A new UCLA study has found that when individuals with Alzheimer’s disease (AD) switched to a healthy diet and exercise program, their memory and cognitive function began to return in a dramatic way. In fact, six out of the 10 patients who had been struggling in their jobs, or had even quit due to cognitive dysfunction, were able to return to work. The results are both fascinating and hopeful for the millions of people suffering with AD and for those who have yet to develop symptoms.
Alzheimer’s is now the third leading cause of death in the U.S., after cardiovascular disease and cancer. Currently, there is no cure for AD, and medications only temporarily lessen symptoms.
“In the case of Alzheimer's disease, there is not a single therapeutic that exerts anything beyond a marginal, unsustained symptomatic effect, with little or no effect on disease progression… This has led some to question whether the approach taken to drug development for AD is an optimal one,” wrote the researchers in the journal AGING.
The study involved ten participants at varying stages of cognitive impairment and Alzheimer’s disease. They began a diet that, in general, excluded or reduced simple carbohydrates, gluten, and processed foods, while increasing their intake of probiotic foods, vegetables, fruits, coconut oil, and high quality, non-farmed fish. They also added vitamins B12 and D, antioxidants, fish oil, turmeric and an adaptogenic herb known as ashwagandha. The patients increased their levels of exercise; some added yoga and meditation.
According to the results, nine of the ten participants exhibited marked improvement. The one person who did not improve was already experiencing severe symptoms in the last stage of Alzheimer’s. Six subjects who had previously not been able to work, or were having great difficulty in their jobs, successfully returned to work after six months of holisitic therapy. Their progress was still going strong two years later.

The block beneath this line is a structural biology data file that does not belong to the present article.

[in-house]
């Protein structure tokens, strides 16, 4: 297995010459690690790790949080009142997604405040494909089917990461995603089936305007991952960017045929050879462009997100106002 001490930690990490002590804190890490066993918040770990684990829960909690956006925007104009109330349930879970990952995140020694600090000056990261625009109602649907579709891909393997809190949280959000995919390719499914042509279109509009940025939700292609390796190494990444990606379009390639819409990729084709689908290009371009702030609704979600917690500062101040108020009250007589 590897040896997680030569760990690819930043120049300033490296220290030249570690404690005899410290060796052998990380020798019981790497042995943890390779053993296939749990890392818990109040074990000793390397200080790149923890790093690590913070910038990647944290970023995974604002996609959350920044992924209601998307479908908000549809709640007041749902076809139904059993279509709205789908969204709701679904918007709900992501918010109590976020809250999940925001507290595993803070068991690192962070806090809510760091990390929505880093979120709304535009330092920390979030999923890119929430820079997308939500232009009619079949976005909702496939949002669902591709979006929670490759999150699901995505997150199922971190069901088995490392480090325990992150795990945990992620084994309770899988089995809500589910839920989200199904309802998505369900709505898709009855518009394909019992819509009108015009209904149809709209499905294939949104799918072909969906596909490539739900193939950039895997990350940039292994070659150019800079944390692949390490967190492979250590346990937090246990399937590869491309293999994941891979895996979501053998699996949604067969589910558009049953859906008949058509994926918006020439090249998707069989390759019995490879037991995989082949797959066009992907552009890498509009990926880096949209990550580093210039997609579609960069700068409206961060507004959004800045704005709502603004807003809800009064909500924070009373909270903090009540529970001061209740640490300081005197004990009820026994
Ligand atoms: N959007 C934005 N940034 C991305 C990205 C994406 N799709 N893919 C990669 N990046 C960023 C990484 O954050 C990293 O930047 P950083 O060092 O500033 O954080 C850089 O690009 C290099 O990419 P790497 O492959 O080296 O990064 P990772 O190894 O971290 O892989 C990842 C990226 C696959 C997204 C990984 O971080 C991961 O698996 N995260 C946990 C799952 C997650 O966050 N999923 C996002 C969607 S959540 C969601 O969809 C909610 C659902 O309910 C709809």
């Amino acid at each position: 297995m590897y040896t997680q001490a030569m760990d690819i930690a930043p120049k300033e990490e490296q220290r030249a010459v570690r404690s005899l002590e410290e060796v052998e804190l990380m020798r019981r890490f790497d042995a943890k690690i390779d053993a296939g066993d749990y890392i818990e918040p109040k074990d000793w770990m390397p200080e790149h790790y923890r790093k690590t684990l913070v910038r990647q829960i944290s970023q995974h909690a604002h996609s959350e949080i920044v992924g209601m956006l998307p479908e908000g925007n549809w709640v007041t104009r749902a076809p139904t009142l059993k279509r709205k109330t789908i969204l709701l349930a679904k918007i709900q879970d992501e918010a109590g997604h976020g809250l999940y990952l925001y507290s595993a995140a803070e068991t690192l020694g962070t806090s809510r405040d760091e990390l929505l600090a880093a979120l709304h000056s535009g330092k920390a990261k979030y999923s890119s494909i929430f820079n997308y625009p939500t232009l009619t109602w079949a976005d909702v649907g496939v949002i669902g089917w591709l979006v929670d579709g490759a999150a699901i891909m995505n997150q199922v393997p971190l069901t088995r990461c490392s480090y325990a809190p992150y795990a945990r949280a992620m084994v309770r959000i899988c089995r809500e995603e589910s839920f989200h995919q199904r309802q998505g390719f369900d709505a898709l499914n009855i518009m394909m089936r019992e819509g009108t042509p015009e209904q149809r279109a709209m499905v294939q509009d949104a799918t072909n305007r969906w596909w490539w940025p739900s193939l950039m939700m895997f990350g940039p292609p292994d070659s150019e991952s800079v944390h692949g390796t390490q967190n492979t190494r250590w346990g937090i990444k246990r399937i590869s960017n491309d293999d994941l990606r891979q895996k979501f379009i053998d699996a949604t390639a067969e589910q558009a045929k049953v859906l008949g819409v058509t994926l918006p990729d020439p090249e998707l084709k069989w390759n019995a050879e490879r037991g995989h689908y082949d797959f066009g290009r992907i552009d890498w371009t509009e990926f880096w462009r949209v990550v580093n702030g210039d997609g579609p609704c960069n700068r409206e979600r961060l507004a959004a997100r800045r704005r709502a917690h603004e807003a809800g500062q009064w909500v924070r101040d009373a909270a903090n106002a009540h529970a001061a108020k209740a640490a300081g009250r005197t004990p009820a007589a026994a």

One of the subjects, a 67-year-old woman, had been suffering from progressive memory loss for two years. She had reached a point in which she was about to quit her demanding job, one in which she traveled extensively and needed to analyze data and prepare reports.
She was having a hard time navigating streets that were familiar and was no longer able to remember a short string of numbers. Even more, by the time she got to the bottom of a page she was reading, she would have to begin again because she had forgotten what she had read. She eventually became suicidal.
The patient began a diet that adhered to some of the recommendations, but not all. Even so, after three months she noted that all of her symptoms had abated. She was able to navigate once again, read and retain information, remember telephone numbers without difficulty, and prepare reports with ease. Overall, she became asymptomatic. In fact, she said that her memory was better than it had been in years. She is now 70, still works full time, and remains virtually symptom-free.